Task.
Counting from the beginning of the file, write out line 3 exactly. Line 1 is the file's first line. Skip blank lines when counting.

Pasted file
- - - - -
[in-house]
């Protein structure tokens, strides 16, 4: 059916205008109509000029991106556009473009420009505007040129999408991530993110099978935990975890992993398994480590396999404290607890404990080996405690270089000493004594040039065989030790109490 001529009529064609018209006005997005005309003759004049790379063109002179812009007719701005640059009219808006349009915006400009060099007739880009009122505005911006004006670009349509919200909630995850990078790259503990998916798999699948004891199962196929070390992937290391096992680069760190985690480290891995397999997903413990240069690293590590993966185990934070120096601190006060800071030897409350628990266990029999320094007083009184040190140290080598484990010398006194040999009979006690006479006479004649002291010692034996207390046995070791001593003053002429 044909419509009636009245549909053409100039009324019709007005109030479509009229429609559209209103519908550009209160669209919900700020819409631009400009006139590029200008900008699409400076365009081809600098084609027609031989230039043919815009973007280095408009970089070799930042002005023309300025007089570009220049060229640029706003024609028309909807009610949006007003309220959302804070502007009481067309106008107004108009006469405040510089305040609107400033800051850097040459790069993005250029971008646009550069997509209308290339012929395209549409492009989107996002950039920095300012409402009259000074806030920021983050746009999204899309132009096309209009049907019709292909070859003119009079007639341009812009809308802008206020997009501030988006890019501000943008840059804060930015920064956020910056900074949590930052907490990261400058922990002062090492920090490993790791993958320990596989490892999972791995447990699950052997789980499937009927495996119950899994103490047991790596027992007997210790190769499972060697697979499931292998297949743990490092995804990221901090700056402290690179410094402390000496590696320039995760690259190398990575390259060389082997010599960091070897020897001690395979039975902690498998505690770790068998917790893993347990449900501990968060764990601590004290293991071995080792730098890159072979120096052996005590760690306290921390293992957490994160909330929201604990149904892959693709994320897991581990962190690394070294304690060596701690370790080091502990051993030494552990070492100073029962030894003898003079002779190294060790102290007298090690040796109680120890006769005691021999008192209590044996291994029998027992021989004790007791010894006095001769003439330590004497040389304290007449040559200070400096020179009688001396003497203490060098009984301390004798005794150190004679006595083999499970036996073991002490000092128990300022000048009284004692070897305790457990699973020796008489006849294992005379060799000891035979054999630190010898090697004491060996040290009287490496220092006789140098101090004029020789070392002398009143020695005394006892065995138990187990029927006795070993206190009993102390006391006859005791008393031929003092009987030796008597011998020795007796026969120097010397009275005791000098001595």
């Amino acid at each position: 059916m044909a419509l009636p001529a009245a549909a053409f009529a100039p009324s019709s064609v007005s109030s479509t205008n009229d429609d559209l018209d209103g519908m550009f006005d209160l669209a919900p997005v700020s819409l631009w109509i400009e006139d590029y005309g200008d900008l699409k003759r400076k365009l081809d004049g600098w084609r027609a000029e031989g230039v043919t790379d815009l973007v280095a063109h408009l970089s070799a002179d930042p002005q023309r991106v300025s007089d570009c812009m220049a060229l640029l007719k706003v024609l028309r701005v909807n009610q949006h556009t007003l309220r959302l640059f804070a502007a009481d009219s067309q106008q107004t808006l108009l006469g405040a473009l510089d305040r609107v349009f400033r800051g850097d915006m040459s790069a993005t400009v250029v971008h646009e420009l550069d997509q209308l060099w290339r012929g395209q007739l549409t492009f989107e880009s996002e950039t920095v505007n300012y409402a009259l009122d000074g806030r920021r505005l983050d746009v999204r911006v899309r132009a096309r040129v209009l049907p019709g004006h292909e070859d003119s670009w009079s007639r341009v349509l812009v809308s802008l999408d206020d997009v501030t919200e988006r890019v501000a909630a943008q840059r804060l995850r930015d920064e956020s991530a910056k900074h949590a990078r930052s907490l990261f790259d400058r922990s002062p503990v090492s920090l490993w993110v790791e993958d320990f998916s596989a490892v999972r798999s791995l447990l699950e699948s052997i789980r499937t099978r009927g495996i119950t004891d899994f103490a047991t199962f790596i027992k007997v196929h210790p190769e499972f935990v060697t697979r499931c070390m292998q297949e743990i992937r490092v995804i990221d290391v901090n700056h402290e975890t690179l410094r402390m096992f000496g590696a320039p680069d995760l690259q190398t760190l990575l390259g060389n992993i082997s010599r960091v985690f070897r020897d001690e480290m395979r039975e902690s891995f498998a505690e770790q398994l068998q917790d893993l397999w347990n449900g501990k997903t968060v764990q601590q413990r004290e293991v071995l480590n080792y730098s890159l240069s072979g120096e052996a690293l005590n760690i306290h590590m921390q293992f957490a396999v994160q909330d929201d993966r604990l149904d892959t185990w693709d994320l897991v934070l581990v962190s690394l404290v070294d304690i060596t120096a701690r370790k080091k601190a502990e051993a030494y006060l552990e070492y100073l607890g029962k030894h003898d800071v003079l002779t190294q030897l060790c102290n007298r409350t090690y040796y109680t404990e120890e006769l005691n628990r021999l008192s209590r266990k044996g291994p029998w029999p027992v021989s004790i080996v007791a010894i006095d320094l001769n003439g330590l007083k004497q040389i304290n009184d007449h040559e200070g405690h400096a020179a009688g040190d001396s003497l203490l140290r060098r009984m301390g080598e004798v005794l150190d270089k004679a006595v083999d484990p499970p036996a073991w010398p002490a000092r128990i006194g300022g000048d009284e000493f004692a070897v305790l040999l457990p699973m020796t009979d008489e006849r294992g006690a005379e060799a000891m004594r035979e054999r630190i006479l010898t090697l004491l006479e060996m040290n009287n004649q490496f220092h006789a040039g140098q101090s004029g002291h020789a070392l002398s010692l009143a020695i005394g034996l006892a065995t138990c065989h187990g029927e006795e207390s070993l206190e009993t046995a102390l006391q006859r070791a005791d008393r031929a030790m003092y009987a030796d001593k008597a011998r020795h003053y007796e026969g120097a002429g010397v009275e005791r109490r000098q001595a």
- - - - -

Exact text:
């Amino acid at each position: 059916m044909a419509l009636p001529a009245a549909a053409f009529a100039p009324s019709s064609v007005s109030s479509t205008n009229d429609d559209l018209d209103g519908m550009f006005d209160l669209a919900p997005v700020s819409l631009w109509i400009e006139d590029y005309g200008d900008l699409k003759r400076k365009l081809d004049g600098w084609r027609a000029e031989g230039v043919t790379d815009l973007v280095a063109h408009l970089s070799a002179d930042p002005q023309r991106v300025s007089d570009c812009m220049a060229l640029l007719k706003v024609l028309r701005v909807n009610q949006h556009t007003l309220r959302l640059f804070a502007a009481d009219s067309q106008q107004t808006l108009l006469g405040a473009l510089d305040r609107v349009f400033r800051g850097d915006m040459s790069a993005t400009v250029v971008h646009e420009l550069d997509q209308l060099w290339r012929g395209q007739l549409t492009f989107e880009s996002e950039t920095v505007n300012y409402a009259l009122d000074g806030r920021r505005l983050d746009v999204r911006v899309r132009a096309r040129v209009l049907p019709g004006h292909e070859d003119s670009w009079s007639r341009v349509l812009v809308s802008l999408d206020d997009v501030t919200e988006r890019v501000a909630a943008q840059r804060l995850r930015d920064e956020s991530a910056k900074h949590a990078r930052s907490l990261f790259d400058r922990s002062p503990v090492s920090l490993w993110v790791e993958d320990f998916s596989a490892v999972r798999s791995l447990l699950e699948s052997i789980r499937t099978r009927g495996i119950t004891d899994f103490a047991t199962f790596i027992k007997v196929h210790p190769e499972f935990v060697t697979r499931c070390m292998q297949e743990i992937r490092v995804i990221d290391v901090n700056h402290e975890t690179l410094r402390m096992f000496g590696a320039p680069d995760l690259q190398t760190l990575l390259g060389n992993i082997s010599r960091v985690f070897r020897d001690e480290m395979r039975e902690s891995f498998a505690e770790q398994l068998q917790d893993l397999w347990n449900g501990k997903t968060v764990q601590q413990r004290e293991v071995l480590n080792y730098s890159l240069s072979g120096e052996a690293l005590n760690i306290h590590m921390q293992f957490a396999v994160q909330d929201d993966r604990l149904d892959t185990w693709d994320l897991v934070l581990v962190s690394l404290v070294d304690i060596t120096a701690r370790k080091k601190a502990e051993a030494y006060l552990e070492y100073l607890g029962k030894h003898d800071v003079l002779t190294q030897l060790c102290n007298r409350t090690y040796y109680t404990e120890e006769l005691n628990r021999l008192s209590r266990k044996g291994p029998w029999p027992v021989s004790i080996v007791a010894i006095d320094l001769n003439g330590l007083k004497q040389i304290n009184d007449h040559e200070g405690h400096a020179a009688g040190d001396s003497l203490l140290r060098r009984m301390g080598e004798v005794l150190d270089k004679a006595v083999d484990p499970p036996a073991w010398p002490a000092r128990i006194g300022g000048d009284e000493f004692a070897v305790l040999l457990p699973m020796t009979d008489e006849r294992g006690a005379e060799a000891m004594r035979e054999r630190i006479l010898t090697l004491l006479e060996m040290n009287n004649q490496f220092h006789a040039g140098q101090s004029g002291h020789a070392l002398s010692l009143a020695i005394g034996l006892a065995t138990c065989h187990g029927e006795e207390s070993l206190e009993t046995a102390l006391q006859r070791a005791d008393r031929a030790m003092y009987a030796d001593k008597a011998r020795h003053y007796e026969g120097a002429g010397v009275e005791r109490r000098q001595a």